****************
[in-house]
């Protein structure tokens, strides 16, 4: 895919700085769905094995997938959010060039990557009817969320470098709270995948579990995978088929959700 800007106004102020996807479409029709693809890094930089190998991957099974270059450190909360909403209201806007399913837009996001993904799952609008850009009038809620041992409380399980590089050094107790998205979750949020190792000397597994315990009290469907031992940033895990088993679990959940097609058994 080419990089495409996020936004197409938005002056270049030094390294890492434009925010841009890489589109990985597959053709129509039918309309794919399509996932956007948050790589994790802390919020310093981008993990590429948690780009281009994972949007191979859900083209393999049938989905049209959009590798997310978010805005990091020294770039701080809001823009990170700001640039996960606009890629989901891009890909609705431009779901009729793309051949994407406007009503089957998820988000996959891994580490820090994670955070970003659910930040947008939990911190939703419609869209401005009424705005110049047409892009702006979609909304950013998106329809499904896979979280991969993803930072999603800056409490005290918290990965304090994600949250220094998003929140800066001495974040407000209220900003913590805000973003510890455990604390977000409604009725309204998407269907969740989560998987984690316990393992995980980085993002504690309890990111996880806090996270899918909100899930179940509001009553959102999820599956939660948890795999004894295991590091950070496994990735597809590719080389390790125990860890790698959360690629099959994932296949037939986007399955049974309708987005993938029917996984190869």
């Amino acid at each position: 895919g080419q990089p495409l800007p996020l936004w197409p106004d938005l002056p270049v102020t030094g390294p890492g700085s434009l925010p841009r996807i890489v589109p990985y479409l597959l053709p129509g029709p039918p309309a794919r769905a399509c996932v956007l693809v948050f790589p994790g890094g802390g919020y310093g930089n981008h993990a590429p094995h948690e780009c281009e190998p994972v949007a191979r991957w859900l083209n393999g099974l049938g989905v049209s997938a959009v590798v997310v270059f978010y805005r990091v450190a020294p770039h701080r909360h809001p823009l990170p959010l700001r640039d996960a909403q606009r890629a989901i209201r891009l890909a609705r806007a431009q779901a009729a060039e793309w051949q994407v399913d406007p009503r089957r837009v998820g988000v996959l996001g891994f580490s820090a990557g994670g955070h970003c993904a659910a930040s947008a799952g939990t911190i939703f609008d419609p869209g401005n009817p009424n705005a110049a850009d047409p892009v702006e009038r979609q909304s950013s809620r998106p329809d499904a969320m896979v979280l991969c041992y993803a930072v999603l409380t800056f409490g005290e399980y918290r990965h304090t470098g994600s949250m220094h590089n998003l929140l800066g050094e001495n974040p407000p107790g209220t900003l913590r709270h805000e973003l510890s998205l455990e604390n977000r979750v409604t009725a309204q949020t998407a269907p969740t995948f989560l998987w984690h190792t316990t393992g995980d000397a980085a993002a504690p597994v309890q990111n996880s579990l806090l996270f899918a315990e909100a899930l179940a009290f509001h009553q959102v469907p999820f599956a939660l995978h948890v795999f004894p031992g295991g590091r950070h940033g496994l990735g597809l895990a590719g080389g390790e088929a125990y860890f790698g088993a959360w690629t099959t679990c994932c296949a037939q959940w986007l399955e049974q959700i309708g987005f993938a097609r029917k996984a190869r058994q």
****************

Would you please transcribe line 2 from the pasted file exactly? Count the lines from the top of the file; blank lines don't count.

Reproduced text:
């Protein structure tokens, strides 16, 4: 895919700085769905094995997938959010060039990557009817969320470098709270995948579990995978088929959700 800007106004102020996807479409029709693809890094930089190998991957099974270059450190909360909403209201806007399913837009996001993904799952609008850009009038809620041992409380399980590089050094107790998205979750949020190792000397597994315990009290469907031992940033895990088993679990959940097609058994 080419990089495409996020936004197409938005002056270049030094390294890492434009925010841009890489589109990985597959053709129509039918309309794919399509996932956007948050790589994790802390919020310093981008993990590429948690780009281009994972949007191979859900083209393999049938989905049209959009590798997310978010805005990091020294770039701080809001823009990170700001640039996960606009890629989901891009890909609705431009779901009729793309051949994407406007009503089957998820988000996959891994580490820090994670955070970003659910930040947008939990911190939703419609869209401005009424705005110049047409892009702006979609909304950013998106329809499904896979979280991969993803930072999603800056409490005290918290990965304090994600949250220094998003929140800066001495974040407000209220900003913590805000973003510890455990604390977000409604009725309204998407269907969740989560998987984690316990393992995980980085993002504690309890990111996880806090996270899918909100899930179940509001009553959102999820599956939660948890795999004894295991590091950070496994990735597809590719080389390790125990860890790698959360690629099959994932296949037939986007399955049974309708987005993938029917996984190869």